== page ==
This element of the game is, in the grander scheme of things, a worker placement mechanism. Place a worker here > do this! You’ll note that you start the game with one blue and one yellow worker. You’ll also note that 16/20 of the outer edges of the Journal have workers on them with specific colour. (They’ll either be green-yellow, green-blue, just-green, or green-yellow-blue. The spots below the Space Cards are not worker locations.)

You can only place a worker on a spot if it is one of the corresponding colours. Then you get to do the action associated with that space. Wayfarers is, like many Euros, a language-independent game, meaning it relies on iconography. If ever you’re unsure which icons mean what, there’s a list of them all on the back of the rulebook.

When you place a worker, you don’t place it on the board, but on the face-up card itself that sits below the action space. There’s no limit about how many workers can sit on a card, so there’s no blocking. But, if another player has placed an Influence Token on that card, you have to be able to pay that player 1x coin or 1x Provisions. If you can’t afford it, you cannot place there.

However! It’s important to grasp that once placed, these are no longer ‘your workers’. You don’t take them back ‘at the end of the turn’ or anything like that. They stay on the card until someone buys that card! Then that person gains the worker to use later on. How do you buy the cards, then?

Placing A Die

You also start Wayfarers with three standard, six-sided dice. You roll these, and keep them close by. Instead of placing a worker, you can allocate one of these dice according to the abilities within your ‘Caravan’. This is the 3x6 grid in the centre of your player board. It starts part-empty, meaning some spaces have asymmetrical iconography on them.

Below your Caravan, you’ll see Baghdad, with open land to the left, and open water to the right. To trigger the action associated with Land, you need 1x Camel and 2x Provisions. This allows you to gain one coin, and take any one of the four face-up Land Cards by the board (and any workers on them). You then place the Land card to the left of your Player Board, building a panorama.

Camel? To get a ‘Camel’, check your Caravan. See how there’s a Camel underneath the 1-pip die column? (Likewise, there’s a telescope beneath the 6-pip die.) This means if you spend a die that’s a 1, you can trigger that Land action. Therefore, look at the Land Cards you could buy. What’s the action on the bottom of them? Could it be a valuable asset to your tableau? Do they provide a one-time immediate bonus? And/or do they provide a passive benefit, contributing towards an ‘engine’ of sorts?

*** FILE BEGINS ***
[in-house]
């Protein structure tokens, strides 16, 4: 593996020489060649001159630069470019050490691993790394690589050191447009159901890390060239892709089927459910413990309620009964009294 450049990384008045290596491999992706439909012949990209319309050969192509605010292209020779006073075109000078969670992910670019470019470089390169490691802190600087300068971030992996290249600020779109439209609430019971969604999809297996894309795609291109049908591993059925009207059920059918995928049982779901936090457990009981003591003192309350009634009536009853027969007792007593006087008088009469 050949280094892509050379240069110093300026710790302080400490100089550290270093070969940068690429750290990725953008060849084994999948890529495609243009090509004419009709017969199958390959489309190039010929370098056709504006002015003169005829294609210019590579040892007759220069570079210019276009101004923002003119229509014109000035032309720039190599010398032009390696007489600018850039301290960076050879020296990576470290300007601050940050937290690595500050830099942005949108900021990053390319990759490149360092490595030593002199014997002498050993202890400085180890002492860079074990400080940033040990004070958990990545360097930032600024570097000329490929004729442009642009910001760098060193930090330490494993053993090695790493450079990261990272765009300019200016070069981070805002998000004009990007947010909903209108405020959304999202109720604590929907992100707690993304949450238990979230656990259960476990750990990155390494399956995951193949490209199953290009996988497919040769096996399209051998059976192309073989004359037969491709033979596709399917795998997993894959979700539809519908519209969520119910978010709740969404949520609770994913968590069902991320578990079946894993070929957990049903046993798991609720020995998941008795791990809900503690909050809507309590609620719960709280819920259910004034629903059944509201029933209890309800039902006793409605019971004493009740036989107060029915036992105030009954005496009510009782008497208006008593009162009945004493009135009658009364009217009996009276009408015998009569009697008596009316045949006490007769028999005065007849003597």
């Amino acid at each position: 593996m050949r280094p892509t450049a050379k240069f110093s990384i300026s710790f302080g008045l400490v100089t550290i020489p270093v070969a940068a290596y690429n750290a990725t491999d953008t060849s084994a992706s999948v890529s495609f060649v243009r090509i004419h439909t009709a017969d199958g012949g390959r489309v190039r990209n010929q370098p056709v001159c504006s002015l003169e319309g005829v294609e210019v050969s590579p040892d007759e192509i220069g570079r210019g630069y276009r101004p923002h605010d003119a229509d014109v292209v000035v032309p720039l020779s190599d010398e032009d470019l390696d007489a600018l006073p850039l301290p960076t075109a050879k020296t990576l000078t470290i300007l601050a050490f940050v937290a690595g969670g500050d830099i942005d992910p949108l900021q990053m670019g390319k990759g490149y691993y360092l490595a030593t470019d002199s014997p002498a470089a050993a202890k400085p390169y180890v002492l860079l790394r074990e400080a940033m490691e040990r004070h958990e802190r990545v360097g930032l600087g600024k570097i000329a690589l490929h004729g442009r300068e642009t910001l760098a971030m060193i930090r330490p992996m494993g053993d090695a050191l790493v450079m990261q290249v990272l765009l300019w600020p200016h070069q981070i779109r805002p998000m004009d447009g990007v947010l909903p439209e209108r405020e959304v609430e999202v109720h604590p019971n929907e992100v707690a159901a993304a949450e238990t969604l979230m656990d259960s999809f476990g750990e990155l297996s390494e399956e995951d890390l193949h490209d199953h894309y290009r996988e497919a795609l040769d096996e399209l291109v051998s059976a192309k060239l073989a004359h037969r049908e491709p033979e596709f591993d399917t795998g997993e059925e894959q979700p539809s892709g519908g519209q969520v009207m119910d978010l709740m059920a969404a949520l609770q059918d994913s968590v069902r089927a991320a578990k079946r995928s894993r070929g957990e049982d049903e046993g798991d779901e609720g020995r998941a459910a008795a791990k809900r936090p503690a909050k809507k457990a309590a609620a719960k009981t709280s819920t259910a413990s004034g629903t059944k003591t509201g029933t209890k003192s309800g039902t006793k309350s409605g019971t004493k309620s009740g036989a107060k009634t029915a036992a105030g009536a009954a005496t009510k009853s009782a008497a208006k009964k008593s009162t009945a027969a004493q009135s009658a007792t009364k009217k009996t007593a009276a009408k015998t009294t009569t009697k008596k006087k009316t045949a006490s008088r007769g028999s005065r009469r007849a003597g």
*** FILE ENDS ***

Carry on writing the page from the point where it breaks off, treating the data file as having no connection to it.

Wait, Where’s My Boat?

All right, so Water Cards… (I can picture you looking at the Caravan to where the Sail Boat icon is, to see which die pip that sits.) However, your Caravan doesn’t start with a Sail Boat on it. You have to buy an Upgrade Tile with a Sail Boat on it, and place it onto your Caravan to gain access to it. One of the worker spaces has an option to buy a blue Upgrade tile (for three coins).

When you buy any Upgrade tile, you sit it somewhere within your Caravan grid. If you cover up any iconography, you gain that bonus. The key thing is placing it somewhere with the corresponding die pip in mind. Some tiles let you +/- a rolled die by 1 value. This means you can manipulate unlucky rolls into better ones. You can therefore match the icons you need to trigger certain Land/Water cards!

With the Water cards, note how they have up to four rewards on the right, and up to four lightning bolts on the left. This means when you buy a Water card and slot it to the right of your previous Water Card, you check what lightning lines up with what reward. You gain those rewards straight away, meaning some are appealing over others!

But Wait… There’s More Dice Options!

Between your starter Land and Water locations, there’s four more dice options. These let you:
● buy Space Cards
● move along the Journal Board
● take workers off cards
● buy a Townsfolk Card
● buy a green Upgrade tile
● or gain Provisions/Coins.

The latter aren’t die pip-specific, thank goodness! Meaning you always have access to these options.